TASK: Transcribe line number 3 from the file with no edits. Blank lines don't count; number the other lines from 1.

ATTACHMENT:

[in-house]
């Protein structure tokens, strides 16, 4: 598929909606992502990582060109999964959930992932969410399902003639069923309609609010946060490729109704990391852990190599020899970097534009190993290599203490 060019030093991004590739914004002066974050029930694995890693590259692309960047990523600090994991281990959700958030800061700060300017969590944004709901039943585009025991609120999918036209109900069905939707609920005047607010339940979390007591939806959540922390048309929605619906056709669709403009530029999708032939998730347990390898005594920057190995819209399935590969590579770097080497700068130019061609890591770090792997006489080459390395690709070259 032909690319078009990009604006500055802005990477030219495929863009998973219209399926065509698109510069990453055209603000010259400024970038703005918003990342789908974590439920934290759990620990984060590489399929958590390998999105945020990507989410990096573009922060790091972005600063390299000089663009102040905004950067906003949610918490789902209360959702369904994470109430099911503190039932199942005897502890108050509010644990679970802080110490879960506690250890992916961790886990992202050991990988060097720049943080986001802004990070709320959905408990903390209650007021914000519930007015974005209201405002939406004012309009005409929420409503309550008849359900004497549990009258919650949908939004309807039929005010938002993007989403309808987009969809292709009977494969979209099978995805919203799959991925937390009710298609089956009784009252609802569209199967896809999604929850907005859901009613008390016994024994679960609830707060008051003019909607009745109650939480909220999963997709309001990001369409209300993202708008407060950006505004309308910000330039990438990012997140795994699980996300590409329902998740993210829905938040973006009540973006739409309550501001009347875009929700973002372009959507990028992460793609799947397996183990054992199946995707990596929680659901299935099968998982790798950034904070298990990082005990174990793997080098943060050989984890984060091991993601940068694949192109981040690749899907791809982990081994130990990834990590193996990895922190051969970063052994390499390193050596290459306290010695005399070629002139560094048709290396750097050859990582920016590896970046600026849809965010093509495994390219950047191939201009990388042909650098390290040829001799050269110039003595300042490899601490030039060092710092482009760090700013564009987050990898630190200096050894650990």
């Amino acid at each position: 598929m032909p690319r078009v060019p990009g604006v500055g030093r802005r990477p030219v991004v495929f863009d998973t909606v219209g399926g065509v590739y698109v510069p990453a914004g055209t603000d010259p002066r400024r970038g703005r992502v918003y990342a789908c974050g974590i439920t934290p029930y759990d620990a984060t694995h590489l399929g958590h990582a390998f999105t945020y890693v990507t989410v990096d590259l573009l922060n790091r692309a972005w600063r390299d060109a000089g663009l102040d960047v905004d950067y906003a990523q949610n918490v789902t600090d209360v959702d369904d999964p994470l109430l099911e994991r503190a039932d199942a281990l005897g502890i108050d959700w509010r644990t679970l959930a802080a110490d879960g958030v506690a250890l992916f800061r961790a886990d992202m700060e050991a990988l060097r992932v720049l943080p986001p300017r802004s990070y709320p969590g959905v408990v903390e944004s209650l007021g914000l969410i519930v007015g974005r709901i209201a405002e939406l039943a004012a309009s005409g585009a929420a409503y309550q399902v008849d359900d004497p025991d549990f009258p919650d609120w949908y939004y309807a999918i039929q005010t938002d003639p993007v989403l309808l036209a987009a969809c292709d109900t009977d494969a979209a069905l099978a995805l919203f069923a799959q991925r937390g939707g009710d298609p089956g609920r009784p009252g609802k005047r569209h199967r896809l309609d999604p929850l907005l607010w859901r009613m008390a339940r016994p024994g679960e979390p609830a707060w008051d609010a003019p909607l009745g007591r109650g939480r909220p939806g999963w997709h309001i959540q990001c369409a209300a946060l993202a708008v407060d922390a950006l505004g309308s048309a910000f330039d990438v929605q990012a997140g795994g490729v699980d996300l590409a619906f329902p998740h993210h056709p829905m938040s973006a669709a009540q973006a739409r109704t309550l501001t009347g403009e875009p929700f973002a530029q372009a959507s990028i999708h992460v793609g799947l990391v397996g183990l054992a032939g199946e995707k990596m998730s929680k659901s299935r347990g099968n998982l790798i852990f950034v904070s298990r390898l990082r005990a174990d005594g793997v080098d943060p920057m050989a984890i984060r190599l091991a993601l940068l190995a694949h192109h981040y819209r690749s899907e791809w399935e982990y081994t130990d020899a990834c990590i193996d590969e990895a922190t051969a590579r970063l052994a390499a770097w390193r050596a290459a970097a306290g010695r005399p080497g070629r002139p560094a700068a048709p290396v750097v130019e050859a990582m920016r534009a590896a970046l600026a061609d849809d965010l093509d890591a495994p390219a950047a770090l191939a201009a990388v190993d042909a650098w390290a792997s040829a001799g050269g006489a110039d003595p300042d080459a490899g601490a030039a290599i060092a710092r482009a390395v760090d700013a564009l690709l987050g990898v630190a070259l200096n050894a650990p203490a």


């Amino acid at each position: 598929m032909p690319r078009v060019p990009g604006v500055g030093r802005r990477p030219v991004v495929f863009d998973t909606v219209g399926g065509v590739y698109v510069p990453a914004g055209t603000d010259p002066r400024r970038g703005r992502v918003y990342a789908c974050g974590i439920t934290p029930y759990d620990a984060t694995h590489l399929g958590h990582a390998f999105t945020y890693v990507t989410v990096d590259l573009l922060n790091r692309a972005w600063r390299d060109a000089g663009l102040d960047v905004d950067y906003a990523q949610n918490v789902t600090d209360v959702d369904d999964p994470l109430l099911e994991r503190a039932d199942a281990l005897g502890i108050d959700w509010r644990t679970l959930a802080a110490d879960g958030v506690a250890l992916f800061r961790a886990d992202m700060e050991a990988l060097r992932v720049l943080p986001p300017r802004s990070y709320p969590g959905v408990v903390e944004s209650l007021g914000l969410i519930v007015g974005r709901i209201a405002e939406l039943a004012a309009s005409g585009a929420a409503y309550q399902v008849d359900d004497p025991d549990f009258p919650d609120w949908y939004y309807a999918i039929q005010t938002d003639p993007v989403l309808l036209a987009a969809c292709d109900t009977d494969a979209a069905l099978a995805l919203f069923a799959q991925r937390g939707g009710d298609p089956g609920r009784p009252g609802k005047r569209h199967r896809l309609d999604p929850l907005l607010w859901r009613m008390a339940r016994p024994g679960e979390p609830a707060w008051d609010a003019p909607l009745g007591r109650g939480r909220p939806g999963w997709h309001i959540q990001c369409a209300a946060l993202a708008v407060d922390a950006l505004g309308s048309a910000f330039d990438v929605q990012a997140g795994g490729v699980d996300l590409a619906f329902p998740h993210h056709p829905m938040s973006a669709a009540q973006a739409r109704t309550l501001t009347g403009e875009p929700f973002a530029q372009a959507s990028i999708h992460v793609g799947l990391v397996g183990l054992a032939g199946e995707k990596m998730s929680k659901s299935r347990g099968n998982l790798i852990f950034v904070s298990r390898l990082r005990a174990d005594g793997v080098d943060p920057m050989a984890i984060r190599l091991a993601l940068l190995a694949h192109h981040y819209r690749s899907e791809w399935e982990y081994t130990d020899a990834c990590i193996d590969e990895a922190t051969a590579r970063l052994a390499a770097w390193r050596a290459a970097a306290g010695r005399p080497g070629r002139p560094a700068a048709p290396v750097v130019e050859a990582m920016r534009a590896a970046l600026a061609d849809d965010l093509d890591a495994p390219a950047a770090l191939a201009a990388v190993d042909a650098w390290a792997s040829a001799g050269g006489a110039d003595p300042d080459a490899g601490a030039a290599i060092a710092r482009a390395v760090d700013a564009l690709l987050g990898v630190a070259l200096n050894a650990p203490a």